Tenable Q&A | Increasing confidence in cyber risk analysis

Bernard Montel, EMEA Technical Director and Security Strategist, of Tenable gives an exclusive interview regarding the recent study entitled ‘Beyond Boundaries’ and suggests how organisations can prepare for cyber attacks more diligently.

The recent study of Beyond Boundaries, commissioned by Tenable and conducted by Forrester Consulting, says 55% of organisations are lacking in confidence in their ability to accurately analyse and measure their cyber risk – as we enter 2022, what predictions do you have surrounding organisations’ cyber risk analysis?

“The way we work has been evolving over the last decade as organisations embrace connectivity. However, this digital transformation was expedited in 2020 as the global pandemic dramatically and irrevocably changed the way we work.  According to the recent Beyond Boundaries study, 70% of U.K. organisations support remote employees compared to just 31% prior to the pandemic. As organisations open their networks externally — whether it’s to accommodate a remote workforce, allow third party consultants access, or even remotely monitor a sensor on an oil rig in the Atlantic ocean — each connection complicates the infrastructure security teams need to monitor and assess.

“The tools and approaches organisations use to understand cyber risk don’t even work in the old world of client/server, on-premises data centres and a linear software development lifecycle where there is less complexity and more control over security. An asset is no longer just a laptop or server. It’s now a complex mix of digital compute platforms and assets which represent your modern attack surface, where the assets themselves and their associated vulnerabilities are constantly expanding, contracting and evolving – like a living organism.

“Effective risk management is built on a unified understanding of the entire IT/OT attack surface, which includes ICS devices, IT-based workstations on OT networks, IT networks and Cloud. This includes complete visibility, threat detection and mitigation, asset inventory, vulnerability management and configuration control, to maximise the safety and reliability of systems.

“By reducing complexity we can increase cyber risk analysis confidence.”

What would you say is the most pressing issue within cyber risk analysis? Is there a particular aspect that organisations need to be more aware of?

“A few years ago, the idea of crippling an organisation rendering it completely unable to function via a cyberattack was the storyline for numerous Hollywood movies. However, that fiction is today’s reality. Hybrid working environments are now the norm, critical functions are permanently housed in the cloud, services have been outsourced to third parties, digital divides between operational technology and IT systems have been torn down. While necessity drove these changes this highly dynamic environment has seen the attack surface explode with devastating consequences.

“That said, the fight isn’t all one sided. Security capabilities have also improved and the window between a threat actor compromising systems and security teams detecting the intrusion have reduced. Having determined that someone has accessed systems is just the first step, it’s also about ensuring that the damage that can be inflicted is also contained.”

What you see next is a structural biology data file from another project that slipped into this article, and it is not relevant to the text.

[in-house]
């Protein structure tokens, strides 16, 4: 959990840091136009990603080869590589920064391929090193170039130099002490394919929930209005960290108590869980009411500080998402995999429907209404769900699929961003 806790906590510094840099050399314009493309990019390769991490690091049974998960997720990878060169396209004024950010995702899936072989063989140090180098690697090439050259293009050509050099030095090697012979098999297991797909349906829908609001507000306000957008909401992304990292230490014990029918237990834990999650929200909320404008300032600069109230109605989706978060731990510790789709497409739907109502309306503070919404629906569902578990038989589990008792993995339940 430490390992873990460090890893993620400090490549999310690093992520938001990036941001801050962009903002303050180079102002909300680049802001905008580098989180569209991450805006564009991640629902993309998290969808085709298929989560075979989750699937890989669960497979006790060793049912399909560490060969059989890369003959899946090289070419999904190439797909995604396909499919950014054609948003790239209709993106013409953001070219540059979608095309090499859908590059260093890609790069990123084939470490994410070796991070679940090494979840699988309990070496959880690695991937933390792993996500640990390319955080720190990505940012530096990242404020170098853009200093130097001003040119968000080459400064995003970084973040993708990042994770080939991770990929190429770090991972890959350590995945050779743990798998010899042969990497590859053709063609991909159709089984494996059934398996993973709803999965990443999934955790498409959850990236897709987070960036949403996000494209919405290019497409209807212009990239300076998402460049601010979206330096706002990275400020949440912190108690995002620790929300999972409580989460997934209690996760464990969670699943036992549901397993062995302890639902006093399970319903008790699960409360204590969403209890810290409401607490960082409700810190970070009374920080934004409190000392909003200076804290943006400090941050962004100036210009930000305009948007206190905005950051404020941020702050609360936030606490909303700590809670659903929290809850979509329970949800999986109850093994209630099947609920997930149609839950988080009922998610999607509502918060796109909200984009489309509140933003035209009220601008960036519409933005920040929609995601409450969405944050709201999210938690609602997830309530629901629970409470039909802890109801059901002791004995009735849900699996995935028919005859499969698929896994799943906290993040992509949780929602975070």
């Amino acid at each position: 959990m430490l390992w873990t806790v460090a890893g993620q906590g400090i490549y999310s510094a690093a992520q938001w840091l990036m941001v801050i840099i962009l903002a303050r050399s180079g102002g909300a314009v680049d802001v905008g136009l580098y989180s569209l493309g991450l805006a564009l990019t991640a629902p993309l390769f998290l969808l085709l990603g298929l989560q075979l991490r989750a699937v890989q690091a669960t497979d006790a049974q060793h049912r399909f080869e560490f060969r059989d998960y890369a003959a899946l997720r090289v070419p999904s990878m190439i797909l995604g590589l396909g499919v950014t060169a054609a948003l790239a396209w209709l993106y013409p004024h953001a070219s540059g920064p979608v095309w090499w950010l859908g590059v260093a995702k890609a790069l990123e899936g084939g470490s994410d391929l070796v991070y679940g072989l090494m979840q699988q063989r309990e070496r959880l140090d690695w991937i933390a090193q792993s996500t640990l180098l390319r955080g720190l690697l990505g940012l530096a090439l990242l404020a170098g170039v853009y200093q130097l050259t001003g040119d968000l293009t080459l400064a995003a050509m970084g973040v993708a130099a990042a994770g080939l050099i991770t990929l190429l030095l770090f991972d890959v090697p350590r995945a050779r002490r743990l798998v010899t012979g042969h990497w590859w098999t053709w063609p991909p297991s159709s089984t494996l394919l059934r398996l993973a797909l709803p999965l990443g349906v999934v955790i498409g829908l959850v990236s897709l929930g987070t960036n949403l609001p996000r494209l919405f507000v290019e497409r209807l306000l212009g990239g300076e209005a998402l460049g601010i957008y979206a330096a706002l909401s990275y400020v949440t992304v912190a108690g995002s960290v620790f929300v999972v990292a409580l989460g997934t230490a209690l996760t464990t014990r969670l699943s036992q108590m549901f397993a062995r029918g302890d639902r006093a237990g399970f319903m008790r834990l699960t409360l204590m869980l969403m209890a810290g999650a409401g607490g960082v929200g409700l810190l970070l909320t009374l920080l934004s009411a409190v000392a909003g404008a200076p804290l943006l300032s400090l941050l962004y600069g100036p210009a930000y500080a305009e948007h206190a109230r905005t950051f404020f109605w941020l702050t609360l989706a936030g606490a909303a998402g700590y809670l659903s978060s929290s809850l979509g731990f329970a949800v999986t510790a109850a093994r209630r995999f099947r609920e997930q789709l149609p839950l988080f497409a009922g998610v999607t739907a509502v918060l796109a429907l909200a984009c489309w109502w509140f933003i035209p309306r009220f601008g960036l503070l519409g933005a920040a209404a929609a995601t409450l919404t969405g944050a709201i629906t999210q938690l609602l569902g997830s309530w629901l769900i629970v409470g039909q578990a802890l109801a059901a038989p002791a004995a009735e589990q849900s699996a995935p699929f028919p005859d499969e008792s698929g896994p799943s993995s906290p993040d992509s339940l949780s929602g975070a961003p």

What are the most effective ways to protect critical assets within an organisation? 

“It might seem simplistic but it’s about cyber hygiene – pure and simple, do the basics and do them well. Organisations need a holistic view of what makes up their infrastructure. Knowing what’s there, its about determining what is critical for the organisation to function or pose the greatest threat if it is exposed. Knowing what you’ve got, the next step is determining ownership – who relies on those systems and data and how it is being accessed. This helps focus efforts on protecting these vital assets, services and data.

Having identified what is important, the next phase is determining the attack paths threat actors could utilise to target this and address them. Identify known vulnerabilities that threat actors are actively targeting and either patch or remediate the risk. Identify Active Directory misconfigurations that could allow privilege escalation attacks and tighten controls. That way, you close the windows threat actors look to climb through, remove the keys they can use to unlock secure areas, and stop them walking through the corridors and taking what they want.

As we adapt to a remote working lifestyle, is there any advice or suggestions you have to prepare for a potential cyberattack?

“In 2020, as COVID spread globally, many countries mandated employees to work from home where possible. To enable this, many organisations introduced working practices which inturn atomised the attack surface virtually overnight into myriad attack surfaces. Unfortunately for security teams, many found their security controls unable to meet this change in circumstance. Corporate endpoint devices dependent on perimeter-based security were taken outside the perimeter while unmanaged devices proliferated. The ability to holistically analyse this new borderless perimeter presented a challenge to define and address the risk introduced from a wide range of new attack paths through which to penetrate corporate networks.

“With the change to working practices unlikely to be revoked and hybrid environments becoming permanent, we will see organisations expand their management of risk in 2022 and beyond.  Attack surface visibility has to become more complete – to include the cloud, remote devices, operational technology and Active Directory assets. Perimeter-based systems no longer apply, it’s time for a zero-trust approach.”

Bernard Montel, EMEA Technical Director and Security Strategist, of Tenable

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